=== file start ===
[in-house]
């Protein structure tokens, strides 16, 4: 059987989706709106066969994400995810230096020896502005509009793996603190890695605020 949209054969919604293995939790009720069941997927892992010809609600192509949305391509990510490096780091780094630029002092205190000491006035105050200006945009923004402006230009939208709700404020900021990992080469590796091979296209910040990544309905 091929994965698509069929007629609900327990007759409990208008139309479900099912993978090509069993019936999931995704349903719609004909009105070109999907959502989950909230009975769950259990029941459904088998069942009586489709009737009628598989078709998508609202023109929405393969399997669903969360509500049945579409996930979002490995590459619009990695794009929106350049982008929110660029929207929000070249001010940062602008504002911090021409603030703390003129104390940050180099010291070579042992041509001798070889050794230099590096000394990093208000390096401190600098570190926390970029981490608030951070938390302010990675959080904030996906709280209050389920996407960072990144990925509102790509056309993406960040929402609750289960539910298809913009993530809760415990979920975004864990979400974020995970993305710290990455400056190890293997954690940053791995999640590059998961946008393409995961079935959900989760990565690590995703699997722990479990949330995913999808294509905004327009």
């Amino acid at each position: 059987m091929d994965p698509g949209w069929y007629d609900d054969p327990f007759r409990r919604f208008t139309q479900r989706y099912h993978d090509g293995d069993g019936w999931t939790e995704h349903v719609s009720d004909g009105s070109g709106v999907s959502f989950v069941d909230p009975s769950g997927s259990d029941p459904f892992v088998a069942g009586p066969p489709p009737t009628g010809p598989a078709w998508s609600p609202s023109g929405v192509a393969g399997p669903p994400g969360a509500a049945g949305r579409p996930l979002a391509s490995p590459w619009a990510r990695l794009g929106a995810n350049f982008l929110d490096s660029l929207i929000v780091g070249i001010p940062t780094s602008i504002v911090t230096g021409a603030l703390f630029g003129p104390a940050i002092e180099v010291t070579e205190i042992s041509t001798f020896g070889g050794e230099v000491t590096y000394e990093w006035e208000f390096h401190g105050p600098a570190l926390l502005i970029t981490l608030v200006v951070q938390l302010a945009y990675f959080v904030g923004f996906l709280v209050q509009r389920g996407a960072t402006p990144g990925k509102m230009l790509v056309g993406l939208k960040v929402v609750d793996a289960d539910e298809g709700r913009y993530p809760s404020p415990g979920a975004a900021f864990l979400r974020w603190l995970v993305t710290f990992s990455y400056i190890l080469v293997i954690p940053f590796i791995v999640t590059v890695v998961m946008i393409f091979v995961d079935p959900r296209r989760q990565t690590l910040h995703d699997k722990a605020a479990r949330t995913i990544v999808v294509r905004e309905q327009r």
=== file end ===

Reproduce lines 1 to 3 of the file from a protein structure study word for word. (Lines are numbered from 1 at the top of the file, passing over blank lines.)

[in-house]
């Protein structure tokens, strides 16, 4: 059987989706709106066969994400995810230096020896502005509009793996603190890695605020 949209054969919604293995939790009720069941997927892992010809609600192509949305391509990510490096780091780094630029002092205190000491006035105050200006945009923004402006230009939208709700404020900021990992080469590796091979296209910040990544309905 091929994965698509069929007629609900327990007759409990208008139309479900099912993978090509069993019936999931995704349903719609004909009105070109999907959502989950909230009975769950259990029941459904088998069942009586489709009737009628598989078709998508609202023109929405393969399997669903969360509500049945579409996930979002490995590459619009990695794009929106350049982008929110660029929207929000070249001010940062602008504002911090021409603030703390003129104390940050180099010291070579042992041509001798070889050794230099590096000394990093208000390096401190600098570190926390970029981490608030951070938390302010990675959080904030996906709280209050389920996407960072990144990925509102790509056309993406960040929402609750289960539910298809913009993530809760415990979920975004864990979400974020995970993305710290990455400056190890293997954690940053791995999640590059998961946008393409995961079935959900989760990565690590995703699997722990479990949330995913999808294509905004327009």
């Amino acid at each position: 059987m091929d994965p698509g949209w069929y007629d609900d054969p327990f007759r409990r919604f208008t139309q479900r989706y099912h993978d090509g293995d069993g019936w999931t939790e995704h349903v719609s009720d004909g009105s070109g709106v999907s959502f989950v069941d909230p009975s769950g997927s259990d029941p459904f892992v088998a069942g009586p066969p489709p009737t009628g010809p598989a078709w998508s609600p609202s023109g929405v192509a393969g399997p669903p994400g969360a509500a049945g949305r579409p996930l979002a391509s490995p590459w619009a990510r990695l794009g929106a995810n350049f982008l929110d490096s660029l929207i929000v780091g070249i001010p940062t780094s602008i504002v911090t230096g021409a603030l703390f630029g003129p104390a940050i002092e180099v010291t070579e205190i042992s041509t001798f020896g070889g050794e230099v000491t590096y000394e990093w006035e208000f390096h401190g105050p600098a570190l926390l502005i970029t981490l608030v200006v951070q938390l302010a945009y990675f959080v904030g923004f996906l709280v209050q509009r389920g996407a960072t402006p990144g990925k509102m230009l790509v056309g993406l939208k960040v929402v609750d793996a289960d539910e298809g709700r913009y993530p809760s404020p415990g979920a975004a900021f864990l979400r974020w603190l995970v993305t710290f990992s990455y400056i190890l080469v293997i954690p940053f590796i791995v999640t590059v890695v998961m946008i393409f091979v995961d079935p959900r296209r989760q990565t690590l910040h995703d699997k722990a605020a479990r949330t995913i990544v999808v294509r905004e309905q327009r």